Pastoral Suicide


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Pastoral Suicide
Comments by Pamm - 20 Jul 2009

Steve has great point. Suicide is usually a result of a complicated set of issues that have created intolerable stress and seriously affected the individuals ability to cope with a specific or ongoing situation. In addition, people contemplating suicide often feel they have no one to turn to and that there is no hope. It is an overlooked, misunderstood, and wrong stigmatized situation.

Not only has suicide been overlooked as a major health issue, the underlying cause in the majority of cases, depression, is not only overlooked but also has such negative stigmas attached to it. Due to these stigmas people suffering from depression often feel they cannot speak of it or talk to anyone (which becomes an additional burden for them to bear) or because the often well meant, but misguided or ineffective advice that the listener offers does not provide the needed support.

Steve' advice of offering the hand of social friendship and seeing our pastors as people and not just as pastors would be of great help, not only to pastors but to all others. In addition, we need to remove the social stigma regarding depression so that people in need will be as willing to seek treatment and as for support as would a person with a toothache, migraine or other physical ailment. Here are some current statistics regarding suicide and depression:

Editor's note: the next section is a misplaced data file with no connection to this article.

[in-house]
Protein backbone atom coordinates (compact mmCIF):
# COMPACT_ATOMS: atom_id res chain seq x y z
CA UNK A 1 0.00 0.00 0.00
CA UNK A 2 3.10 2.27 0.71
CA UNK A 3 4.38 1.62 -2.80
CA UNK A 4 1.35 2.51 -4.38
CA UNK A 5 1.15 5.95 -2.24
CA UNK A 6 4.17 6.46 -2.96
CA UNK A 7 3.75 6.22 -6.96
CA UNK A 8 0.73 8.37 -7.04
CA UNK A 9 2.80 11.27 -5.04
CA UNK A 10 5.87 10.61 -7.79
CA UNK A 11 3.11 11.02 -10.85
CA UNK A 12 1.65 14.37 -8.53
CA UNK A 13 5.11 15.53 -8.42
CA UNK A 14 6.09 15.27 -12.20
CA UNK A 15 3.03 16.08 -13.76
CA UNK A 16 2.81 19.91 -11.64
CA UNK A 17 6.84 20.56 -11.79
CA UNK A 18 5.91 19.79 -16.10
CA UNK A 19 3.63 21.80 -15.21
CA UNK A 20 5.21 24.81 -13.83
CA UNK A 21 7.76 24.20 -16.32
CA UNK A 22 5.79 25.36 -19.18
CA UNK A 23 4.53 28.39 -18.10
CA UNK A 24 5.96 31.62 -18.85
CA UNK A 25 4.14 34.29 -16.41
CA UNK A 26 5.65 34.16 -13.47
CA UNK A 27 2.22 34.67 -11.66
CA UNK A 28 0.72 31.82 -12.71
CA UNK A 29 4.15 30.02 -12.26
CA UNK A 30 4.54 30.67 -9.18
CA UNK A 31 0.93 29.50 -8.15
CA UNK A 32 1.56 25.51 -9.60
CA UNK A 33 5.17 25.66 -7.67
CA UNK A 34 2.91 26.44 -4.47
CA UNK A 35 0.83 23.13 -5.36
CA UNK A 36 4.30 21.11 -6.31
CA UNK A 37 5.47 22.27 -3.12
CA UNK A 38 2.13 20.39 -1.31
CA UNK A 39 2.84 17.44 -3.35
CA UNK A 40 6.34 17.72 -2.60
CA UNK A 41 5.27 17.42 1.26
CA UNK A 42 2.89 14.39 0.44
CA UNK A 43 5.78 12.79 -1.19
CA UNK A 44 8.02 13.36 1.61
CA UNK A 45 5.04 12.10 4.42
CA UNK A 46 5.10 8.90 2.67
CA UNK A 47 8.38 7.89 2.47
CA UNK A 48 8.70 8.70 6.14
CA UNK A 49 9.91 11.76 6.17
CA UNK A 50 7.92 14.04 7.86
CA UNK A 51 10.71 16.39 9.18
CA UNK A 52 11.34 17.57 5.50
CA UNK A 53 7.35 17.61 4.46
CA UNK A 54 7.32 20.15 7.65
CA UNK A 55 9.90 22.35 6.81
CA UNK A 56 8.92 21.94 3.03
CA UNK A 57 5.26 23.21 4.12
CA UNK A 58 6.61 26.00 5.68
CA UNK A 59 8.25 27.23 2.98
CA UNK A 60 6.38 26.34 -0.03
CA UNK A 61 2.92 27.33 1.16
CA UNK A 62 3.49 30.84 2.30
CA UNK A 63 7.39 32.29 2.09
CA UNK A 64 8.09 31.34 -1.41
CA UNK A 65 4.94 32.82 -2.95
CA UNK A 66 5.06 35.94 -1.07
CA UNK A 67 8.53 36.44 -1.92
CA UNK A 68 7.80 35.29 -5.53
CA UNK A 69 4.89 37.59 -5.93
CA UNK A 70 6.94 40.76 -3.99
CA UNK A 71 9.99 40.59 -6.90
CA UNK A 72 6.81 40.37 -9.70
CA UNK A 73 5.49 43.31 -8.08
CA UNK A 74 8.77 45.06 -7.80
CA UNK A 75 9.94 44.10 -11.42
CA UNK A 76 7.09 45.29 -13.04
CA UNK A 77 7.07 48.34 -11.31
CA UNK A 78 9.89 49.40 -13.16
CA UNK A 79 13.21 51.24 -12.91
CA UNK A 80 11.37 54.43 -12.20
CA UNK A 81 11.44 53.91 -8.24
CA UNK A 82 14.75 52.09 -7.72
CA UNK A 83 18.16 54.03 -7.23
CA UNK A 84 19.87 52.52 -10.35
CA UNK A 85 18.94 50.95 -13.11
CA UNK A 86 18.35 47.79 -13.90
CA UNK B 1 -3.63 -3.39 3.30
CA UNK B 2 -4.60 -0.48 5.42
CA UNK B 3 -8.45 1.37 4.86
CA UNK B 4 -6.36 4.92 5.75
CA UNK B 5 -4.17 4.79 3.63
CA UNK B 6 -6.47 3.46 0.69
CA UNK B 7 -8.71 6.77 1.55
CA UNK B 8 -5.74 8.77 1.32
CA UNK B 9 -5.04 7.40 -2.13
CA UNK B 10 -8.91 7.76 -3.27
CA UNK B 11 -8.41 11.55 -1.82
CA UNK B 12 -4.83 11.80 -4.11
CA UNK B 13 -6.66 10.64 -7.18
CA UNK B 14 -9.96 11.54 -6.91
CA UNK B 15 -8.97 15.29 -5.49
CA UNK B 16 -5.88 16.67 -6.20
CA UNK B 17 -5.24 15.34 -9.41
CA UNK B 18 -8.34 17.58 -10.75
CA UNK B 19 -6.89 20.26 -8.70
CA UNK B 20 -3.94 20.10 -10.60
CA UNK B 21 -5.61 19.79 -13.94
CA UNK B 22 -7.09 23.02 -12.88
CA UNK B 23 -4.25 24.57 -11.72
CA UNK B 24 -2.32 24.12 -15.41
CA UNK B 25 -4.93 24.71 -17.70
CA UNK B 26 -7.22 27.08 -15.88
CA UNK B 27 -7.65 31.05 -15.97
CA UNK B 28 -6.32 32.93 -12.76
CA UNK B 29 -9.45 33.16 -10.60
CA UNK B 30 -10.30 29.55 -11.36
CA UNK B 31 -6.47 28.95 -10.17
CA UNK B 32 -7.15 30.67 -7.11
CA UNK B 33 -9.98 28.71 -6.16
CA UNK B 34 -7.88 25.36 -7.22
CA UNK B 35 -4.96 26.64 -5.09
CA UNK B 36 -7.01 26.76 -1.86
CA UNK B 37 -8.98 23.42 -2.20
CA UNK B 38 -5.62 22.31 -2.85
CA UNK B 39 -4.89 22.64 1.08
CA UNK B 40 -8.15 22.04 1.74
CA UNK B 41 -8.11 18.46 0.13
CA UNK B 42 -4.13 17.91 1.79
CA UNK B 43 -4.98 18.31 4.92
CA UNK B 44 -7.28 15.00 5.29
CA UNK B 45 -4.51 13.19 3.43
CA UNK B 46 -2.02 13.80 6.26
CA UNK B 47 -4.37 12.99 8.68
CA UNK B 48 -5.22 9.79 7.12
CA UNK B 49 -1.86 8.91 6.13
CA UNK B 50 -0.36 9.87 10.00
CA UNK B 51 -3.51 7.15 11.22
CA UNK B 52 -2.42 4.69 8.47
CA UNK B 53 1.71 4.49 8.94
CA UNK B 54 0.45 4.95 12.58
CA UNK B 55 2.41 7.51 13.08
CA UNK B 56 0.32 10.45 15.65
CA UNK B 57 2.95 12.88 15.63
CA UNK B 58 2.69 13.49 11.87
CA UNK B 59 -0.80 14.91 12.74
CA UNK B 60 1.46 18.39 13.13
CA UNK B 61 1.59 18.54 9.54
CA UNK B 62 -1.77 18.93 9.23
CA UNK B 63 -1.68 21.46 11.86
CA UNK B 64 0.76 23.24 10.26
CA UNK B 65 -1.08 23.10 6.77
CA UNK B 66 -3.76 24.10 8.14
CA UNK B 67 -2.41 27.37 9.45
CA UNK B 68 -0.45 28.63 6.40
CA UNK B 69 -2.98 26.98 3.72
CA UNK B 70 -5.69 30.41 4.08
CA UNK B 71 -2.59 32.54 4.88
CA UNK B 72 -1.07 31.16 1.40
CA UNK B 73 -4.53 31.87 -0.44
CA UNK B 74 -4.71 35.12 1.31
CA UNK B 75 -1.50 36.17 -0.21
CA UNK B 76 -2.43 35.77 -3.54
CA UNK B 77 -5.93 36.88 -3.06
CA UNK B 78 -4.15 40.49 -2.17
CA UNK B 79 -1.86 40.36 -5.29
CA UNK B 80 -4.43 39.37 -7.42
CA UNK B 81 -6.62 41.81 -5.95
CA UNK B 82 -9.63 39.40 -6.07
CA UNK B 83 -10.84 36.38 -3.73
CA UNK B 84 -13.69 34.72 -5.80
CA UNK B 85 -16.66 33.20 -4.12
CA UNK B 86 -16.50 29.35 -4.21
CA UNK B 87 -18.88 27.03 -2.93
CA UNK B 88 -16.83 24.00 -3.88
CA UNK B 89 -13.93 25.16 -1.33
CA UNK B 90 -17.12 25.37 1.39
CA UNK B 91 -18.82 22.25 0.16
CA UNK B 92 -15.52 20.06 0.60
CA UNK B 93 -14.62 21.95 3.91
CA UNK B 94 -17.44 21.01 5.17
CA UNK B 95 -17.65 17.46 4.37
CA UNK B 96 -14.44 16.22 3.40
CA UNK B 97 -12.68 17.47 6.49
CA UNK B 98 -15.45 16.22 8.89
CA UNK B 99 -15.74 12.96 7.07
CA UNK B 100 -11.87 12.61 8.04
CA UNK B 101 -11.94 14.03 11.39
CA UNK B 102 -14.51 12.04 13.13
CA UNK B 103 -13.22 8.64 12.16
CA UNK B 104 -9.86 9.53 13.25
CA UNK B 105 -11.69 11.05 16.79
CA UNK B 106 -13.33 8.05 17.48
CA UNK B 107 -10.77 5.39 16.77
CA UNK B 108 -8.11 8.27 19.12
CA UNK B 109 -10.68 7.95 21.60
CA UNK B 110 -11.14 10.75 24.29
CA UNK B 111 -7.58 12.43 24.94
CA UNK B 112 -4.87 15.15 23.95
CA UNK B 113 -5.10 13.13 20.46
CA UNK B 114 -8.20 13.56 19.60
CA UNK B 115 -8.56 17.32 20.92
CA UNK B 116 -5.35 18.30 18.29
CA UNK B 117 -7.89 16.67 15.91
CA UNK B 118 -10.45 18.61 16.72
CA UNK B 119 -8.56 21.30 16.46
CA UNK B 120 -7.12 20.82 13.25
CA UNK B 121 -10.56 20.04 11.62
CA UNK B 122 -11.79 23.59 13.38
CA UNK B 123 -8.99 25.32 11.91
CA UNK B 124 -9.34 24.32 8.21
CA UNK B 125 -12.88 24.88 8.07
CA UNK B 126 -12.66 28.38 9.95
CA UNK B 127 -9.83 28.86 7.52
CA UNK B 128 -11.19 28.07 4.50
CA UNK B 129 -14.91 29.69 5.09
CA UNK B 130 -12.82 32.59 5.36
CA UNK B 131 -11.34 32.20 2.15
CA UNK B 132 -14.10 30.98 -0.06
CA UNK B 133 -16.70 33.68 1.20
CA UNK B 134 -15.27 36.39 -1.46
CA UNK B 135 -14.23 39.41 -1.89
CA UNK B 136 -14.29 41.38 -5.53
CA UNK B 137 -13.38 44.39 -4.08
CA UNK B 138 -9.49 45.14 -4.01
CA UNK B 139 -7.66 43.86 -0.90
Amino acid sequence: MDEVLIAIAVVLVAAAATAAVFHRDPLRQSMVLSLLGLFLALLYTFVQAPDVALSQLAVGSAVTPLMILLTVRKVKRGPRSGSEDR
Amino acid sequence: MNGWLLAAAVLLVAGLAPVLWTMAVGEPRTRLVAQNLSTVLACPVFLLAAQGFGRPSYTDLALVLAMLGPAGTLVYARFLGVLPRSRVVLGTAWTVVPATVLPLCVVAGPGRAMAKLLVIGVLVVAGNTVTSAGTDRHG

Suicide is the fourth leading cause of death for adults between the ages of 18 and 65 years in the United States,

Over 60 percent of all people who die by suicide suffer from major depression.

Depression affects nearly 10 percent of Americans ages 18 and over in a given year, or more than 24 million people.

More Americans suffer from depression than coronary heart disease (17 million), cancer (12 million) and HIV/AIDS (1 million).

Studies indicate that the best way to prevent suicide is through early recognition and treatment of depression and other psychiatric illnesses. Each of us could make a significant impact in helping this prevention by becoming more aware of the symptoms of depression and being willing to be responsive, active and diligent in our support of someone suffering form depression. I can guarantee, that whether we recognize it or not, each of us knows at least one person who is depressed and in need of our care and active support.